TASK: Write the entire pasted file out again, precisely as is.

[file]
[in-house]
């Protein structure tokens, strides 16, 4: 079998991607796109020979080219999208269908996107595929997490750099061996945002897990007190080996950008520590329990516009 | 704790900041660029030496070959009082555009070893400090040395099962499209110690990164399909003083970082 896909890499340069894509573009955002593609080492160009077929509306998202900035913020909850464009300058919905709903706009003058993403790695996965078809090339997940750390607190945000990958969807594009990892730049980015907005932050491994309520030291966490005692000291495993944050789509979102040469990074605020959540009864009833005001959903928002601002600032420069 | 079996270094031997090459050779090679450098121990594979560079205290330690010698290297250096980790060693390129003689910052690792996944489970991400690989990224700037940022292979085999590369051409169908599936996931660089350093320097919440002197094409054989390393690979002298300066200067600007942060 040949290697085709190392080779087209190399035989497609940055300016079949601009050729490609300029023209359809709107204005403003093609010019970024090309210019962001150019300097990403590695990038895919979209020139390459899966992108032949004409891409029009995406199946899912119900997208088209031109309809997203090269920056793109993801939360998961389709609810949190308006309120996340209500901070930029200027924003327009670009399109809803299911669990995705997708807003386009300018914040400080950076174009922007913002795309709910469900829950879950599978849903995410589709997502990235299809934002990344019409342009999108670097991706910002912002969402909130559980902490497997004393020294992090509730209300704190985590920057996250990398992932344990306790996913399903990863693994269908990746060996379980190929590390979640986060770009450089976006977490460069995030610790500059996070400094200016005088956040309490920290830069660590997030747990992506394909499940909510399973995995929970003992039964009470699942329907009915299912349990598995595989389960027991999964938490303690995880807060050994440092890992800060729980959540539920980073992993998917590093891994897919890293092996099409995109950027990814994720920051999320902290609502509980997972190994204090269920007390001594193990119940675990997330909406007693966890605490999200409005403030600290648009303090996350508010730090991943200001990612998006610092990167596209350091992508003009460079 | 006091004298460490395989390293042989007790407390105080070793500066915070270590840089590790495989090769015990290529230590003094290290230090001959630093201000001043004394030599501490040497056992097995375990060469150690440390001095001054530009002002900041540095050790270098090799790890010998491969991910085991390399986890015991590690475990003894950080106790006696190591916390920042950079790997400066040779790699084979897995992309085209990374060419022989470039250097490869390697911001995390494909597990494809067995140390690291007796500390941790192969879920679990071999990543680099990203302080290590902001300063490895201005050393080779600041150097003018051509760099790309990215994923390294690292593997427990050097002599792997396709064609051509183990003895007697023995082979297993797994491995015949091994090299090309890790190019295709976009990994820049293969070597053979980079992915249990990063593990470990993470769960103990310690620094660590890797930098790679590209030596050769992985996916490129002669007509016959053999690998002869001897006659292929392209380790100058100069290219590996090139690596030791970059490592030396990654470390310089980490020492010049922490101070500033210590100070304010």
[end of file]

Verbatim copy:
[in-house]
């Protein structure tokens, strides 16, 4: 079998991607796109020979080219999208269908996107595929997490750099061996945002897990007190080996950008520590329990516009 | 704790900041660029030496070959009082555009070893400090040395099962499209110690990164399909003083970082 896909890499340069894509573009955002593609080492160009077929509306998202900035913020909850464009300058919905709903706009003058993403790695996965078809090339997940750390607190945000990958969807594009990892730049980015907005932050491994309520030291966490005692000291495993944050789509979102040469990074605020959540009864009833005001959903928002601002600032420069 | 079996270094031997090459050779090679450098121990594979560079205290330690010698290297250096980790060693390129003689910052690792996944489970991400690989990224700037940022292979085999590369051409169908599936996931660089350093320097919440002197094409054989390393690979002298300066200067600007942060 040949290697085709190392080779087209190399035989497609940055300016079949601009050729490609300029023209359809709107204005403003093609010019970024090309210019962001150019300097990403590695990038895919979209020139390459899966992108032949004409891409029009995406199946899912119900997208088209031109309809997203090269920056793109993801939360998961389709609810949190308006309120996340209500901070930029200027924003327009670009399109809803299911669990995705997708807003386009300018914040400080950076174009922007913002795309709910469900829950879950599978849903995410589709997502990235299809934002990344019409342009999108670097991706910002912002969402909130559980902490497997004393020294992090509730209300704190985590920057996250990398992932344990306790996913399903990863693994269908990746060996379980190929590390979640986060770009450089976006977490460069995030610790500059996070400094200016005088956040309490920290830069660590997030747990992506394909499940909510399973995995929970003992039964009470699942329907009915299912349990598995595989389960027991999964938490303690995880807060050994440092890992800060729980959540539920980073992993998917590093891994897919890293092996099409995109950027990814994720920051999320902290609502509980997972190994204090269920007390001594193990119940675990997330909406007693966890605490999200409005403030600290648009303090996350508010730090991943200001990612998006610092990167596209350091992508003009460079 | 006091004298460490395989390293042989007790407390105080070793500066915070270590840089590790495989090769015990290529230590003094290290230090001959630093201000001043004394030599501490040497056992097995375990060469150690440390001095001054530009002002900041540095050790270098090799790890010998491969991910085991390399986890015991590690475990003894950080106790006696190591916390920042950079790997400066040779790699084979897995992309085209990374060419022989470039250097490869390697911001995390494909597990494809067995140390690291007796500390941790192969879920679990071999990543680099990203302080290590902001300063490895201005050393080779600041150097003018051509760099790309990215994923390294690292593997427990050097002599792997396709064609051509183990003895007697023995082979297993797994491995015949091994090299090309890790190019295709976009990994820049293969070597053979980079992915249990990063593990470990993470769960103990310690620094660590890797930098790679590209030596050769992985996916490129002669007509016959053999690998002869001897006659292929392209380790100058100069290219590996090139690596030791970059490592030396990654470390310089980490020492010049922490101070500033210590100070304010």